Thank you, Marilyn.  Folks, stop by tomorrow for another great blog by another wonderful author.  And don’t forget to comment to enter the contest to win one of Marilyn’s books.

Cheers, Beth


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  1. Great post on POV. I struggled with it too and it seems everytime I start writing, it is in third person and I end up editing it back to first. Not sure why that happens but it does.
    W.S. Gager on Writing

  2. Hi, Wendy. When writing first person it isn’t easy to stray into another person’s viewpoint. I also know not everyone agrees with me about POV, but I always think as a writer we should do what makes it easiest for the reader. I hate it when I’m reading a book and I have no idea who the story is coming from.

  3. When I entered my first writing contest I had no idea what POV was, and that was pointed out by the judges! It took me a long time to finally figure it out, but now that I have I write two series, one in first and the other in third.

    I dislike reading the omniscient POV. It drives me crazy. As for head hopping, one well known author does it with ease, but I still avoid her books for that reason. Maybe I should reconsider!

  4. Learning what POV was took me a long time too, but once it clicked in, it’s never left me even for a second. One of my blogs in this tour–offhand I don’t remember who has it–I hit on POV also, and gave some examples of what it is. I don’t like the omniscient pov either, same reason as for you, Anne. It just makes me crazy and it’s seldom all that well done.

    And as for reconsidering trying that author’s books, why? She doesn’t need your money or mine, or any of thousands of people she drives crazy with her head hopping. Read (and write) what you like, that’s my motto. 😉

  5. Very good post, Marilyn. I also hate head hopping. It seems sloppy and amateurish to me as well. I write third person POV because I have two protagonists, but I’d like to write a first POV one of these days.

  6. Thanks for your observations about POV, Beth, Anne and Jean. And thanks, Beth, for hosting me today.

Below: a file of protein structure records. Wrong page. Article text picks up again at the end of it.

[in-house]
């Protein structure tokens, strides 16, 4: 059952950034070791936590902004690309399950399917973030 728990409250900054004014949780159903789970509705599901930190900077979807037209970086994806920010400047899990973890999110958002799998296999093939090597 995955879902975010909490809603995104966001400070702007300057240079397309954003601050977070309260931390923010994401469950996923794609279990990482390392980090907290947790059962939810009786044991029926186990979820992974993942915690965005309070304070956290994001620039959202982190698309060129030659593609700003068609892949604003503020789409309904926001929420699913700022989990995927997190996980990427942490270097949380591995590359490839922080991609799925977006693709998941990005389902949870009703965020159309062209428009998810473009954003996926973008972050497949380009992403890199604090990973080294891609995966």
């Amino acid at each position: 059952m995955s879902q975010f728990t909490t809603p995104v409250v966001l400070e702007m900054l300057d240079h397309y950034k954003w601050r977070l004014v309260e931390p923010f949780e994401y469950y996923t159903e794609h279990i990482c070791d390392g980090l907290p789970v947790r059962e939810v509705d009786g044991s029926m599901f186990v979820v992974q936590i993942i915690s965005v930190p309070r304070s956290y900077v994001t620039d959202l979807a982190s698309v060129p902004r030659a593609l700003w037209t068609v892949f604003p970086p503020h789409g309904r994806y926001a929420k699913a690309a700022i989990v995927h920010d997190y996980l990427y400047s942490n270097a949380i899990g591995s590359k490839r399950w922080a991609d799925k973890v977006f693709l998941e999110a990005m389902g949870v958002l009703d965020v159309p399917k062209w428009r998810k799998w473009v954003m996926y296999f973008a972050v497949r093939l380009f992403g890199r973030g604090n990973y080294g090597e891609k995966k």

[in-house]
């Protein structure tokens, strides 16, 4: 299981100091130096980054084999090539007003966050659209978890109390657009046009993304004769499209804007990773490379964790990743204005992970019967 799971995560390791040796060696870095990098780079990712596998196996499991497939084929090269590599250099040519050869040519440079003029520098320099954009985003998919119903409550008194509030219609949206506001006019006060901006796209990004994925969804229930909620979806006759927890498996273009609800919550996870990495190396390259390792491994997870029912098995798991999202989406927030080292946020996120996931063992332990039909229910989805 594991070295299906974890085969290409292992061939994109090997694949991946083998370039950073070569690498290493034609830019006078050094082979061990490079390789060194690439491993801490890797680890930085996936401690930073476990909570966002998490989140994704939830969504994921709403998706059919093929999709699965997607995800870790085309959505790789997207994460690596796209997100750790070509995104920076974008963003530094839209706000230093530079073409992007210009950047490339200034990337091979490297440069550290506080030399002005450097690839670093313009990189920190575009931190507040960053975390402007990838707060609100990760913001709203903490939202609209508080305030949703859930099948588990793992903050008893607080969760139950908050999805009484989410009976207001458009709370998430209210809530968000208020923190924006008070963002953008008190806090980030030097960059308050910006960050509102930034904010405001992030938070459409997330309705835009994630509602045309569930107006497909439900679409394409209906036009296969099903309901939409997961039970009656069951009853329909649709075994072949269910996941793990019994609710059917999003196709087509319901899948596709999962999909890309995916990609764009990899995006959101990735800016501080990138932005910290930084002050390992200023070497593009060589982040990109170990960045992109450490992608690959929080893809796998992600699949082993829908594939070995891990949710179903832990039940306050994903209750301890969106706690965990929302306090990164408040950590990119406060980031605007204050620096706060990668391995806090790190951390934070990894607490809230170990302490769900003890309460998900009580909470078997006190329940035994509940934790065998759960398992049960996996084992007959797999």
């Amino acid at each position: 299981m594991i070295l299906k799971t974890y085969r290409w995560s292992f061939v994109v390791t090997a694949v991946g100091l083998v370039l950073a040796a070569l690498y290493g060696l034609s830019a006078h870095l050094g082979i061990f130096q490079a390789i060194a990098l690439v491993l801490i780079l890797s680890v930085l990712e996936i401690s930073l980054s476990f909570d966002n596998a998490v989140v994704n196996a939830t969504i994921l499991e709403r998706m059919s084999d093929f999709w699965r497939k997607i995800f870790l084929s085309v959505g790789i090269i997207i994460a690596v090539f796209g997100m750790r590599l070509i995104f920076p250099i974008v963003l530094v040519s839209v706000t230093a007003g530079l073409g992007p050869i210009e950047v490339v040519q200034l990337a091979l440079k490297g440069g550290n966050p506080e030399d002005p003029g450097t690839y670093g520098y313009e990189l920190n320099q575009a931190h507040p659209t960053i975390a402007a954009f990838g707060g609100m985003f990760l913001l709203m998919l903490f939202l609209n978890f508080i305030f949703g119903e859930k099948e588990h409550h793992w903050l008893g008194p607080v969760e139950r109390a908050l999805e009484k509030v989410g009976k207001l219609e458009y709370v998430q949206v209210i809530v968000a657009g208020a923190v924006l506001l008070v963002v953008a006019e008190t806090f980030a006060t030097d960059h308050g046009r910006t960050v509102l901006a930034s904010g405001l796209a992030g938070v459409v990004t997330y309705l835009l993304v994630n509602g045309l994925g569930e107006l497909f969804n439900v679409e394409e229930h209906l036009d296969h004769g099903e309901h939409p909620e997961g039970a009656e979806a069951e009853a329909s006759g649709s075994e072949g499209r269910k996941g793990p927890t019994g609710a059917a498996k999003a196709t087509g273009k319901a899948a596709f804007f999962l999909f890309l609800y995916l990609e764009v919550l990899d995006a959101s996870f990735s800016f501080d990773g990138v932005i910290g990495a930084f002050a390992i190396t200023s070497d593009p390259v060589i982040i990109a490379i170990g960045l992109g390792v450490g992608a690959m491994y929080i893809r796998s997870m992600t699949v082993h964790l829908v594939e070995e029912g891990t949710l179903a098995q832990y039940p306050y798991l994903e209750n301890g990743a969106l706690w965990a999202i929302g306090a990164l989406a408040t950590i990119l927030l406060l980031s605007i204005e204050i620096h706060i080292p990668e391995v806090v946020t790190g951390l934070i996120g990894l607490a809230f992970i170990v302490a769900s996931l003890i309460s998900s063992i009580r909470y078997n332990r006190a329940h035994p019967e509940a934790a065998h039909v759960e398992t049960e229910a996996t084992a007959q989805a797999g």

7. Marilyn, I agree that POV is a tricky but essential ingredient of good writing. You put it well.

  8. Marilyn,
    I love multiple points of view IF they’re well done. I love to know what the heroine and hero and villian are thinking. However, I always pick one main one to carry a book, and very carefully set up the other two, if and when I feel the need to switch. I’m getting better at it. By the time I’ve written as many as you, I may change my mind. 🙂

  9. Thanks, Johns, that’s my take on POV anyway.

    Connie, I should have mentioned that romance writers often use multiple points of view in the same scene–but seem to be able to make it work.

    I do use multiple POVx in my other series, but only one per scene.

  10. Great exposition on POV, Marilyn. That was a hard concept for me to grasp at first.

  11. Very well stated, Marilyn, and I agree with you all the way.

  12. Folks, thank you for the great comments, and thank you so much, Marilyn, for visiting here and helping us all out with your knowledge. I’ve lost count of your books but I’ve enjoyed the ones I’ve read and I hope you continue to write and have fun at it along with Hap for many, many more years. XOXO Beth

  13. This is definitely one of the trickier aspects of writing. I love the Writer’s Digest book on POV–by Bell, is it? Have to go look for that again.

  14. Alice, I had no idea what POV even meant when I first started writing, and it took a lot for my critique group to finally get it through my thick skull.

    Thanks, Earl.

    Jenny, thanks for mentioning that book, maybe someone who read this might like to get it for more clarification.

    Thank you so much for hosting me today, Beth. And hugs and kisses back at you.